On September 27th, 2016, the Pan American Health Organization (PAHO) certified that the region of the Americas is free from endemic measles. This news isn’t strictly “new” as the last locally transmitted case of measles in the Americas occurred in Venezuela in 2002. Certification as being disease-free is a long process, however, and the Americas continued to experience over 5000 imported measles cases between 2003 and 2014, necessitating careful documentation to ensure local transmission had ended. Measles is a highly contagious virus and causes fever and a characteristic rash. It can lead to severe symptoms including “pneumonia, brain swelling and even death.” This is a historical success, but the WHO reports that measles still caused over 100,000 deaths globally, mostly children, in 2014. Continued vigilance and worldwide vaccination compliance are needed to maintain gains and reduce the disease where it still spreads endemically.
Such good news represents decades of hard work from international organizations, national governments and NGOs and many field workers on the ground. These efforts represent the best of humanity in working to alleviate suffering and eradicate disease. One of the primary tools in the fight against infectious diseases remains the development and mass administration of vaccines. In the US, vaccination skepticism has been growing for years on the heels of a now-retracted study in The Lancet in 1998 that proposed a link between the Measles-Mumps-Rubella (MMR) vaccine and the development of autism. While there is no evidence that vaccinations or vaccine ingredients cause autism in any way, the paper caused lasting damage to the public perception of vaccinations. A recent study examining American Academy of Pediatrics Periodic Surveys from 2006 and 2013 reports that while most parents no longer cite autism as a reason for avoiding vaccines for their children, many are now avoiding vaccinations because they are “unnecessary.” An increasing number of pediatricians (up from 6% in 2006 to 11% in 2013) report always dismissing patients for “continued vaccine refusal” citing both a lack of trust in the physician-patient relationship and concern for other patients as primary reasons. Non-compliance with vaccinations is largely viewed as the driver behind an outbreak of measles in and around the Disneyland resort in California in 2014-2015 as 67% of those with infections (who were vaccine eligible) “were intentionally unvaccinated because of personal beliefs.” Vaccination rates in some California communities had fallen below the level required for protection of the population; this spurred a controversial tightening of regulations requiring vaccinations for all public-school educated children with no exemption for religious or personal beliefs.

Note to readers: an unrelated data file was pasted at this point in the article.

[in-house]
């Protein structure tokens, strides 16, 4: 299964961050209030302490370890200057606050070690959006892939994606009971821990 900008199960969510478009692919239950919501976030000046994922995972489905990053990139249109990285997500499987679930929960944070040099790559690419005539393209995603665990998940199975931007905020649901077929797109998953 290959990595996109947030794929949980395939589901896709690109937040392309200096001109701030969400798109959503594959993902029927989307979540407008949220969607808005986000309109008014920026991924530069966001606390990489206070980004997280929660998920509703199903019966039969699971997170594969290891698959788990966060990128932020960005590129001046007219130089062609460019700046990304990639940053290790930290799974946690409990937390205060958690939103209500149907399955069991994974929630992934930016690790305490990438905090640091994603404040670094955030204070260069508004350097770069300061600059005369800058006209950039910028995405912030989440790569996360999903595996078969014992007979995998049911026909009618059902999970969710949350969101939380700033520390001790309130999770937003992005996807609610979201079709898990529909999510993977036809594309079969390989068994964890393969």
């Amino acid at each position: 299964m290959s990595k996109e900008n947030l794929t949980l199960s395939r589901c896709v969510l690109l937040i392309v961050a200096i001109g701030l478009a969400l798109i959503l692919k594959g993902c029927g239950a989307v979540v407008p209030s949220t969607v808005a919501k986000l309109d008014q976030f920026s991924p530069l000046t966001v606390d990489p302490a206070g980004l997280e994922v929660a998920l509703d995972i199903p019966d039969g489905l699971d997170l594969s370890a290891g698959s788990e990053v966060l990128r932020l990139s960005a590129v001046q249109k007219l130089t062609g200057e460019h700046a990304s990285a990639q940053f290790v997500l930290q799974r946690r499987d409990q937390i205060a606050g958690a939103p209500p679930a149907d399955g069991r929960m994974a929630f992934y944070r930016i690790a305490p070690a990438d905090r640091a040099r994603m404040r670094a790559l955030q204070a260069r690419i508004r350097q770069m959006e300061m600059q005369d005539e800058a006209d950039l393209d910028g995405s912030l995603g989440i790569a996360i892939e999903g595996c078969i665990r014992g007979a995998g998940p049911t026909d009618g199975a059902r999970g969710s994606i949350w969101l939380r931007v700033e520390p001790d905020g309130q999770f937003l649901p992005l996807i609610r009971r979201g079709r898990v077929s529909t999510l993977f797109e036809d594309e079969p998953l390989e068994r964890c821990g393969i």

The international news is even more concerning with a recent global survey (with a commentary in Science) looking at attitudes toward vaccination showing that 41% of respondents from France and 31% of respondents from Japan disagreed with the statement that vaccines are safe. Russia had the highest scepticism about the importance of vaccines at 17%. The survey notes that “Countries with high levels of schooling and good access to health services are associated with lower rates of positive sentiment, pointing to an emerging inverse relationship between vaccine sentiments and socio-economic status.” The WHO reports that vaccines prevent 2-3 million deaths per year from diphtheria, tetanus, pertussis (whooping cough), and measles, but that as many as 1.5 million children under the age of 5 died from vaccine-preventable diseases in 2008. Vaccine-scepticism and outbreaks from vaccine non-compliance represent an alarming and avoidable threat as we aim to eliminate vaccine-preventable diseases from the world. As a perspective by Dr. Douglas S. Diekema in the New England Journal of Medicine notes, we must set a high goal in the US and globally to improve childhood vaccination rates through increased and free access to vaccines, but also swift rebuttals of unbalanced or incorrect reporting on vaccinations. The physician-patient relationship may offer the best opportunity to educate and “influence the vaccine-hesitant.”